This article was last updated on December 19
With another holiday season upon us, it’s not too soon to start planning your gift buying budget. Since last year, the economy has changed, many well-known retailers are no longer in business, and it’s likely that those who still have jobs may not find a holiday bonus in their company stocking. So, it’s even more important this year to set a solid budget, and to stick closely to it.
Where to Begin
You should begin setting your holiday budget by taking a look at what you spent last year. Was your budget on target last holiday season, or did it put you in more debt than you had planned? If your budget was on track, congrats! If not, you will need to do things differently this time around so as not to accumulate even more high interest credit card debt.
Some financial professionals recommend that you spend no more than 1.5 percent of your annual salary on holiday gifts. So, for a person who makes $50,000 per year, setting a holiday gift budget of $750 would be the target amount. However, if you have other more pressing debt that should be paid down, you may want to trim a little off of that $750 figure (consider it your holiday gift)
Consolidating Your Spending
One way to help curb your spending, yet still offer nice gifts, is to combine the recipients of your gifts. For example, you could put together an “entertainment basket” for couples or even entire families that are on your holiday gift list. The basket could include movies or gift cards to rent movies, as well as popcorn and candy to enjoy while they watch the flicks. You could essentially include several people in each basket for far less than you would spend purchasing a separate gift for each person individually.
Another option is to go in with others on purchasing gifts. For example, if you have several siblings, each person could contribute a certain amount in order to buy a nice present for your parents. This will not only help everyone stick to a budget, but often you can purchase a much more meaningful gift for the recipients. For more gift ideas see, Holiday Gift Ideas for Him and Her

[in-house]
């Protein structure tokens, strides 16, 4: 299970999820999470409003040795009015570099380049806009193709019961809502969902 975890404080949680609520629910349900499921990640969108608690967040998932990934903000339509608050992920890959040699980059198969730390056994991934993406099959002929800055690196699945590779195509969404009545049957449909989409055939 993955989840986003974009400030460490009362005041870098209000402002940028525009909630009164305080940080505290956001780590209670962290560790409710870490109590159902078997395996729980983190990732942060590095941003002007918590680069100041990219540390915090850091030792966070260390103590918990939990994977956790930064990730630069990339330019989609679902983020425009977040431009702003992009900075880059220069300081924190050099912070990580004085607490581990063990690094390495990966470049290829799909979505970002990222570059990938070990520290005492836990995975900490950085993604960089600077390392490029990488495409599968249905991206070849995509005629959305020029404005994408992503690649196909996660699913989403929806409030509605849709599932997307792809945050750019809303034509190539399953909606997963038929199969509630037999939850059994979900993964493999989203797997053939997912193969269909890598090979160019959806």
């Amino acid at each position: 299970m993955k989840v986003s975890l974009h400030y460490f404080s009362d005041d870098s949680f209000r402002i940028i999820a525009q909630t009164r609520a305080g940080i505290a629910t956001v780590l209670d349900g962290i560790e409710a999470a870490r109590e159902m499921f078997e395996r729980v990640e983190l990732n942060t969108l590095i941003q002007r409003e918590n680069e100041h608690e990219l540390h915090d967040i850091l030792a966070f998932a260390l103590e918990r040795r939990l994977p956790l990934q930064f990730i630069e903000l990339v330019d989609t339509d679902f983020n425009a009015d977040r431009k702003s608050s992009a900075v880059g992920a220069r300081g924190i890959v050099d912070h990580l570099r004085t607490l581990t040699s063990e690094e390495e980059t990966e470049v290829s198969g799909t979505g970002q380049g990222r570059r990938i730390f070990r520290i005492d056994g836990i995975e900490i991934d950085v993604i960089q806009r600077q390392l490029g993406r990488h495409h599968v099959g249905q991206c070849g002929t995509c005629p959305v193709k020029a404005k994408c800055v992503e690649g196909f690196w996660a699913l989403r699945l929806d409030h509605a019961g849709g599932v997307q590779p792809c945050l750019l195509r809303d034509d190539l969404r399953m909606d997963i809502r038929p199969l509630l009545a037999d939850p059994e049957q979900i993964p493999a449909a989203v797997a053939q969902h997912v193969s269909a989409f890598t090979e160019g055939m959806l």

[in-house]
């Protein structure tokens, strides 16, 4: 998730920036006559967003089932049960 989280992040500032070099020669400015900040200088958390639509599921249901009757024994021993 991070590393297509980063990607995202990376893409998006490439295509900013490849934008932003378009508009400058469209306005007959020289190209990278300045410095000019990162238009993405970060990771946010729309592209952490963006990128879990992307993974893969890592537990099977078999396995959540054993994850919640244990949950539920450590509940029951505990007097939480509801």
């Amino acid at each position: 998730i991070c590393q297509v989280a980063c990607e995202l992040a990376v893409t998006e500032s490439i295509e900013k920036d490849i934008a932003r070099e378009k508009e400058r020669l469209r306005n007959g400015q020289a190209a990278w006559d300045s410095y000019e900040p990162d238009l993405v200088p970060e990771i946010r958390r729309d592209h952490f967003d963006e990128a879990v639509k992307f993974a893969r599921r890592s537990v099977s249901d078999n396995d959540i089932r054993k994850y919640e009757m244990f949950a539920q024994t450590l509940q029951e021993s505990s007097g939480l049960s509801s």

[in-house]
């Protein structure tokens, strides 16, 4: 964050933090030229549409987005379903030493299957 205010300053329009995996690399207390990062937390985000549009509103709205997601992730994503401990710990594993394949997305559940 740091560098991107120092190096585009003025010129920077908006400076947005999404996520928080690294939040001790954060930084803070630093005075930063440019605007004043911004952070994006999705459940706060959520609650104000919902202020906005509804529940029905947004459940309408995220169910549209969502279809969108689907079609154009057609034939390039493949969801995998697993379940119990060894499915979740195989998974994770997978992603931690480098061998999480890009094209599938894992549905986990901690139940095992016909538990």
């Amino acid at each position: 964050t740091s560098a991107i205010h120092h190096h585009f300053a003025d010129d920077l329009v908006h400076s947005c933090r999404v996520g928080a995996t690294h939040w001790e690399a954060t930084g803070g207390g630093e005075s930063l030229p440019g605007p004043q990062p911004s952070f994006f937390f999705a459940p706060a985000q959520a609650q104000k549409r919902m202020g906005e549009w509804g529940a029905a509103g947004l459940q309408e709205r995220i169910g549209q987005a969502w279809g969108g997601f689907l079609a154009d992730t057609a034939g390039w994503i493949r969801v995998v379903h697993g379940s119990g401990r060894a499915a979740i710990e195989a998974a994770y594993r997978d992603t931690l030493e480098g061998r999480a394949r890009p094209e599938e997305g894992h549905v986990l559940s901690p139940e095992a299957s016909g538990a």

Keep Track of Your Spending
As you go along with your shopping and other holiday spending, continue to keep track of what you’ve already spent, as well as what you still have left to purchase. You may even consider keeping a “holiday spending log” in your wallet.
Keep a running total of all purchases, and frequently compare the total to what you have budgeted. If you find that you have gone over your allotted amount, start to scale back as you go forward. You could even trim expenses from categories other than your gift allotment, such as holiday travel or expensive meals out.
Also don’t forget to factor in the costs of going gift shopping, which include parking costs, lunch/dinner while shopping and gift wrapping. These extra costs could easily add a few hundred dollars to your budget.
Curbing Other Holiday Expenses
Remember that purchasing gifts aren’t your only holiday expense. If you have out-of-town family or friends that you plan to visit, you need to carefully plan your travel expenses. Even with all of the cut backs, airlines are notorious for raising air fares as the holiday season approaches. So, if you know you will be flying during the holidays, book your trip early and take advantage of potentially lower fares.
This goes for hotels, too. Often you can get a cheaper rate if you simply book online or ask the reservation agent. With the stiff competition and fewer holiday travelers lately, hotels would much rather rent you a room for a lower price than see you take your business elsewhere.
If you are entertaining at home, planning ahead for your expenses for food and beverages will also help you to save money. Purchasing in bulk from big box stores such as Sams Club or Costco will allow you to stock up on just about everything you need for your holiday parties, and usually at a much lower price than at your local grocery store.